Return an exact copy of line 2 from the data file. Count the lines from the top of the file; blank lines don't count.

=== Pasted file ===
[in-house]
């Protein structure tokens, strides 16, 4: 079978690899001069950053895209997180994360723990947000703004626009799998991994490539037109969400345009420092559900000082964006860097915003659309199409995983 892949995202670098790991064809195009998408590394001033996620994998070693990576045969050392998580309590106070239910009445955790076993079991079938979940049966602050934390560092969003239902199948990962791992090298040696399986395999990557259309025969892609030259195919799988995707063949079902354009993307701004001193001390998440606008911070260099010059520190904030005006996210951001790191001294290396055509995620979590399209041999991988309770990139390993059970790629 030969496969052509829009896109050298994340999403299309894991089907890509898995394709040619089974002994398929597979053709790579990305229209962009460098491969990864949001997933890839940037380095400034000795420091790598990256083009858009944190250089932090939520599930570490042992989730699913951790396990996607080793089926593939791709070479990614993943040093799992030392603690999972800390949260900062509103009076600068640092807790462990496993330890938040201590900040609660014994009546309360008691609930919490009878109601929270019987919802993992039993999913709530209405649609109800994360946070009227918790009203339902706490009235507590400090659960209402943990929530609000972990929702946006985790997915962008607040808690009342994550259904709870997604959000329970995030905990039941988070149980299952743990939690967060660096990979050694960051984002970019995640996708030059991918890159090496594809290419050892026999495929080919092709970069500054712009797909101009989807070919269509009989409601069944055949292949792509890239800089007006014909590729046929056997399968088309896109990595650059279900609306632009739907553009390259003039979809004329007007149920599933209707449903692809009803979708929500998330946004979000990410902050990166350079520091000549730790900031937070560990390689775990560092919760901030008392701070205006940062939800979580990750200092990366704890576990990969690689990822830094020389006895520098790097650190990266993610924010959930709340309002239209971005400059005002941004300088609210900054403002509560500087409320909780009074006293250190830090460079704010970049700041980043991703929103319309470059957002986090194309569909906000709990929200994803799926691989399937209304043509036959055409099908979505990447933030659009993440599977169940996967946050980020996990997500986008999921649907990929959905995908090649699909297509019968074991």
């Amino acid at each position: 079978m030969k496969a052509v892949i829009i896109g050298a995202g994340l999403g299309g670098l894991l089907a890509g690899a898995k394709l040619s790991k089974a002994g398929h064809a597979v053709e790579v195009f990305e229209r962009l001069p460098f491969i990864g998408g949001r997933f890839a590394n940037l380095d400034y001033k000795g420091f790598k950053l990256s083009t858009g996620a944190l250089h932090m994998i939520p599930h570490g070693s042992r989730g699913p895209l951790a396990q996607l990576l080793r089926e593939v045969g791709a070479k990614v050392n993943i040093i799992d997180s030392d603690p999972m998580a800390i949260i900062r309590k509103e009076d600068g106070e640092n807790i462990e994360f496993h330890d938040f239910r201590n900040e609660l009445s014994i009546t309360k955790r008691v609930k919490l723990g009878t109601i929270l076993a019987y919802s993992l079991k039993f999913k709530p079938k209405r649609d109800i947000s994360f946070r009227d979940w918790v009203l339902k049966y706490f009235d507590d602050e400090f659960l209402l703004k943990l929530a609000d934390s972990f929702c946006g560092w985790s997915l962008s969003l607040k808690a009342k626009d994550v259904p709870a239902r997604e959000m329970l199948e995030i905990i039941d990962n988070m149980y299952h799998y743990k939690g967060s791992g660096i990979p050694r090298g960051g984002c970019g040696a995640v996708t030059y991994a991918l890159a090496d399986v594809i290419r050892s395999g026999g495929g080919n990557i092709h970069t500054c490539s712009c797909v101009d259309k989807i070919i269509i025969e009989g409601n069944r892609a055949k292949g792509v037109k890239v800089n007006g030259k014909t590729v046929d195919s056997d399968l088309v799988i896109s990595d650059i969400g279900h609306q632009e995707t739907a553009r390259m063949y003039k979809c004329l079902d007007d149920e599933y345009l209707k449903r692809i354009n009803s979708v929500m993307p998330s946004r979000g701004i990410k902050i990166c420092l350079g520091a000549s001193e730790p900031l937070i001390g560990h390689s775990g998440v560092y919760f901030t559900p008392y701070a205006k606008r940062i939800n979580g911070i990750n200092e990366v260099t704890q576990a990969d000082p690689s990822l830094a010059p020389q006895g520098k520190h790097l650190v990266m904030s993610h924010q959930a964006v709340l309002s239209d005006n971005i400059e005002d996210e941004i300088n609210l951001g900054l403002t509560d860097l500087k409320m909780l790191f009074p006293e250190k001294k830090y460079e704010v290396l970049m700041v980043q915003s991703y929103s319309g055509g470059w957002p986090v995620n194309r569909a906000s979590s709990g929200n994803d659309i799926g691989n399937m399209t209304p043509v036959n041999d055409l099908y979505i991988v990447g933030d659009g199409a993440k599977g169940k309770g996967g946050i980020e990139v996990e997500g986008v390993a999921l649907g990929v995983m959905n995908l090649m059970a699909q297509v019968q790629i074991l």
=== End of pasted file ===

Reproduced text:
């Protein structure tokens, strides 16, 4: 079978690899001069950053895209997180994360723990947000703004626009799998991994490539037109969400345009420092559900000082964006860097915003659309199409995983 892949995202670098790991064809195009998408590394001033996620994998070693990576045969050392998580309590106070239910009445955790076993079991079938979940049966602050934390560092969003239902199948990962791992090298040696399986395999990557259309025969892609030259195919799988995707063949079902354009993307701004001193001390998440606008911070260099010059520190904030005006996210951001790191001294290396055509995620979590399209041999991988309770990139390993059970790629 030969496969052509829009896109050298994340999403299309894991089907890509898995394709040619089974002994398929597979053709790579990305229209962009460098491969990864949001997933890839940037380095400034000795420091790598990256083009858009944190250089932090939520599930570490042992989730699913951790396990996607080793089926593939791709070479990614993943040093799992030392603690999972800390949260900062509103009076600068640092807790462990496993330890938040201590900040609660014994009546309360008691609930919490009878109601929270019987919802993992039993999913709530209405649609109800994360946070009227918790009203339902706490009235507590400090659960209402943990929530609000972990929702946006985790997915962008607040808690009342994550259904709870997604959000329970995030905990039941988070149980299952743990939690967060660096990979050694960051984002970019995640996708030059991918890159090496594809290419050892026999495929080919092709970069500054712009797909101009989807070919269509009989409601069944055949292949792509890239800089007006014909590729046929056997399968088309896109990595650059279900609306632009739907553009390259003039979809004329007007149920599933209707449903692809009803979708929500998330946004979000990410902050990166350079520091000549730790900031937070560990390689775990560092919760901030008392701070205006940062939800979580990750200092990366704890576990990969690689990822830094020389006895520098790097650190990266993610924010959930709340309002239209971005400059005002941004300088609210900054403002509560500087409320909780009074006293250190830090460079704010970049700041980043991703929103319309470059957002986090194309569909906000709990929200994803799926691989399937209304043509036959055409099908979505990447933030659009993440599977169940996967946050980020996990997500986008999921649907990929959905995908090649699909297509019968074991």